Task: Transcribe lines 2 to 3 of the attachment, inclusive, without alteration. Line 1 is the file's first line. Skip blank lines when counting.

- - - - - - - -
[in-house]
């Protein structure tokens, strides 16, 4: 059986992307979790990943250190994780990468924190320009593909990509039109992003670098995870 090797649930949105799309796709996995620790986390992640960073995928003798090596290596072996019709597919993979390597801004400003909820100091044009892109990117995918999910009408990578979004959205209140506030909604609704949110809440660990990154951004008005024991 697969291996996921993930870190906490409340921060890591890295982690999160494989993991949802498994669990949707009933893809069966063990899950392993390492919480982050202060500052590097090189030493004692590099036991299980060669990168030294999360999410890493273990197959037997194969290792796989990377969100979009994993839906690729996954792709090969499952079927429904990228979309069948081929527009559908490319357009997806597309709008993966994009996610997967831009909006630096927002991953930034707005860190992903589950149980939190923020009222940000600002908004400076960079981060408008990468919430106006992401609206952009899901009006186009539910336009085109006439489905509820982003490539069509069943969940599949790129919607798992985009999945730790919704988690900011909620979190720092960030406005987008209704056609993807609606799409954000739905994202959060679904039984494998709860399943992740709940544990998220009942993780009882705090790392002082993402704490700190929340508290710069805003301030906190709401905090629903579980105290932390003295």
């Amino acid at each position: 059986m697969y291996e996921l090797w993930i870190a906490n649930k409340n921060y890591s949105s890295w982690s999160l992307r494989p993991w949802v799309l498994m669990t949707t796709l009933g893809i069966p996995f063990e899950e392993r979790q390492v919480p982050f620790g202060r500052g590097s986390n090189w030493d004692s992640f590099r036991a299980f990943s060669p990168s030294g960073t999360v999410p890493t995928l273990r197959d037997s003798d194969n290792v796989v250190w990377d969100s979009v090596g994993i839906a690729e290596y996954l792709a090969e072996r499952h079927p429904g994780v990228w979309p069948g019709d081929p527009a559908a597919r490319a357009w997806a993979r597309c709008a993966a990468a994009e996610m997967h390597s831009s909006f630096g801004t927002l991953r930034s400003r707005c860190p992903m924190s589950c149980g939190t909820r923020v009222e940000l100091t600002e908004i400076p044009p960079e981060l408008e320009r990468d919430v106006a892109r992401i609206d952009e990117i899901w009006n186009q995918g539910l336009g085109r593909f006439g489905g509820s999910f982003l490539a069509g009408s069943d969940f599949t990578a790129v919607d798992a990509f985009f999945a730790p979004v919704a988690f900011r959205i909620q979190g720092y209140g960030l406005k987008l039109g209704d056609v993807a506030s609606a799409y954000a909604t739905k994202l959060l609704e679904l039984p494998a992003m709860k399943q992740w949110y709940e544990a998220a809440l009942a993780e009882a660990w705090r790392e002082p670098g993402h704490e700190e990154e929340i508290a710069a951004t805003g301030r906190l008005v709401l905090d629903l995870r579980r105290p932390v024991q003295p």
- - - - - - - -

């Protein structure tokens, strides 16, 4: 059986992307979790990943250190994780990468924190320009593909990509039109992003670098995870 090797649930949105799309796709996995620790986390992640960073995928003798090596290596072996019709597919993979390597801004400003909820100091044009892109990117995918999910009408990578979004959205209140506030909604609704949110809440660990990154951004008005024991 697969291996996921993930870190906490409340921060890591890295982690999160494989993991949802498994669990949707009933893809069966063990899950392993390492919480982050202060500052590097090189030493004692590099036991299980060669990168030294999360999410890493273990197959037997194969290792796989990377969100979009994993839906690729996954792709090969499952079927429904990228979309069948081929527009559908490319357009997806597309709008993966994009996610997967831009909006630096927002991953930034707005860190992903589950149980939190923020009222940000600002908004400076960079981060408008990468919430106006992401609206952009899901009006186009539910336009085109006439489905509820982003490539069509069943969940599949790129919607798992985009999945730790919704988690900011909620979190720092960030406005987008209704056609993807609606799409954000739905994202959060679904039984494998709860399943992740709940544990998220009942993780009882705090790392002082993402704490700190929340508290710069805003301030906190709401905090629903579980105290932390003295």
């Amino acid at each position: 059986m697969y291996e996921l090797w993930i870190a906490n649930k409340n921060y890591s949105s890295w982690s999160l992307r494989p993991w949802v799309l498994m669990t949707t796709l009933g893809i069966p996995f063990e899950e392993r979790q390492v919480p982050f620790g202060r500052g590097s986390n090189w030493d004692s992640f590099r036991a299980f990943s060669p990168s030294g960073t999360v999410p890493t995928l273990r197959d037997s003798d194969n290792v796989v250190w990377d969100s979009v090596g994993i839906a690729e290596y996954l792709a090969e072996r499952h079927p429904g994780v990228w979309p069948g019709d081929p527009a559908a597919r490319a357009w997806a993979r597309c709008a993966a990468a994009e996610m997967h390597s831009s909006f630096g801004t927002l991953r930034s400003r707005c860190p992903m924190s589950c149980g939190t909820r923020v009222e940000l100091t600002e908004i400076p044009p960079e981060l408008e320009r990468d919430v106006a892109r992401i609206d952009e990117i899901w009006n186009q995918g539910l336009g085109r593909f006439g489905g509820s999910f982003l490539a069509g009408s069943d969940f599949t990578a790129v919607d798992a990509f985009f999945a730790p979004v919704a988690f900011r959205i909620q979190g720092y209140g960030l406005k987008l039109g209704d056609v993807a506030s609606a799409y954000a909604t739905k994202l959060l609704e679904l039984p494998a992003m709860k399943q992740w949110y709940e544990a998220a809440l009942a993780e009882a660990w705090r790392e002082p670098g993402h704490e700190e990154e929340i508290a710069a951004t805003g301030r906190l008005v709401l905090d629903l995870r579980r105290p932390v024991q003295p």